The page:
This M18/R-rated movie carries a warning about “violence and coarse language”. You might think that’s standard boilerplate for any action movie, and maybe it is, but in this case, they’re really not kidding.
In case you missed the first Deadpool movie, Deadpool is a basically immortal, literally scarred super-anti-hero in a skin-tight red-and-black suit that, like Spider-Man’s, covers his whole head and eyes, and unlike Spider-Man’s, has two long swords attached to the back. Deadpool’s human name is Wade Wilson. The name “Deadpool” refers some kind of bet about who was going to die soonest, which turned out to be not Wade, obviously.
Deadpool spews a steady stream of pop-culture references, curses, and insults, often talking directly to the audience about how he’s in, like, the mother of all superhero movies. The Deadpool movies are thus not just violent, coarse fantasy/action movies, they’re parodies: each one is a sustained self-reference joke, complete with ironic use of 80s light-rock hits. (The 80s are so trendy these days!)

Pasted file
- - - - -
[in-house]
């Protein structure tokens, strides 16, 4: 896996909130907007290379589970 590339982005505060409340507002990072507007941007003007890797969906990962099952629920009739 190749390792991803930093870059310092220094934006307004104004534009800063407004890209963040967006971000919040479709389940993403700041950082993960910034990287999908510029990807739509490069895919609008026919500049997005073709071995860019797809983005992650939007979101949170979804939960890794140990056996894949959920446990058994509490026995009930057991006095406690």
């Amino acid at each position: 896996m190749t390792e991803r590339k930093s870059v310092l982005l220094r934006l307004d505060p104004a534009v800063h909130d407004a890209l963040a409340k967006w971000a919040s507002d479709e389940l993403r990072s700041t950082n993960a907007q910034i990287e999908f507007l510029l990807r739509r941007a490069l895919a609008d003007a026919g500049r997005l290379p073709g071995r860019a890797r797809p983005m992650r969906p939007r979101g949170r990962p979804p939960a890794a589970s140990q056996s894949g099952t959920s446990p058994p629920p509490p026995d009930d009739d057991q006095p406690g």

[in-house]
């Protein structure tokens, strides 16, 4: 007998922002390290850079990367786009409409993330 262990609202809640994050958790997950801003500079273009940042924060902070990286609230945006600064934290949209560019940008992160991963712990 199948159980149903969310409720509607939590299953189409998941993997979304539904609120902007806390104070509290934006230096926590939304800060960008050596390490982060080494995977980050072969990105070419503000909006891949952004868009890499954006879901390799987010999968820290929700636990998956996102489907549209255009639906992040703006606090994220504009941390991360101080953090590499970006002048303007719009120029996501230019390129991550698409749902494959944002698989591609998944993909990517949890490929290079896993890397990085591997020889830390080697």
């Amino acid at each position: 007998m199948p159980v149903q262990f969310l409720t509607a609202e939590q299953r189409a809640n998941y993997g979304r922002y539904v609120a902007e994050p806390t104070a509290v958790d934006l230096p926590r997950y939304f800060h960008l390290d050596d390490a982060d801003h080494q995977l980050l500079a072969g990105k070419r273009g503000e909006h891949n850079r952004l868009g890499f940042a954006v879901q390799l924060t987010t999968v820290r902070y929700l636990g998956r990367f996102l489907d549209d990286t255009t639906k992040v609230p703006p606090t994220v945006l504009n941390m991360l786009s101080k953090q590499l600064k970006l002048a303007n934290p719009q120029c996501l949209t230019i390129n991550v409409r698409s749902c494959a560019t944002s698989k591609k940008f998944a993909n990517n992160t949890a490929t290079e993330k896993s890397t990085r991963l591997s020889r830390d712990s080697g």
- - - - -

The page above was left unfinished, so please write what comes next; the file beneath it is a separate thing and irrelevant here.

The second Deadpool movie, as Deadpool himself tells us, is not for kids, but is nevertheless “a family movie”. As becomes clear towards the end of the movie, he’s not talking about the genre of the movie, he’s talking about the theme of the movie. The movies in the Fast and Furious series were also “family movies” in this sense: the characters consider each other family because they derive their identity from their strong bonds with each other.
What group of people/mutants could Mr. Pool possibly belong to? Is he talking about starting a literal family with his girlfriend (who will never not look like Inara from Firefly to me)? Is he joining the largely but not entirely absent team of X-Men? Is he forming his own superpowered vigilante crew? How about all of the above? Yeah, kinda!
Here’s an article about the entirely irrelevant official plot summary. See below for my plot summary (with SPOILERS) in the form of a beat sheet in the style described in Blake Snyder’s Save the Cat.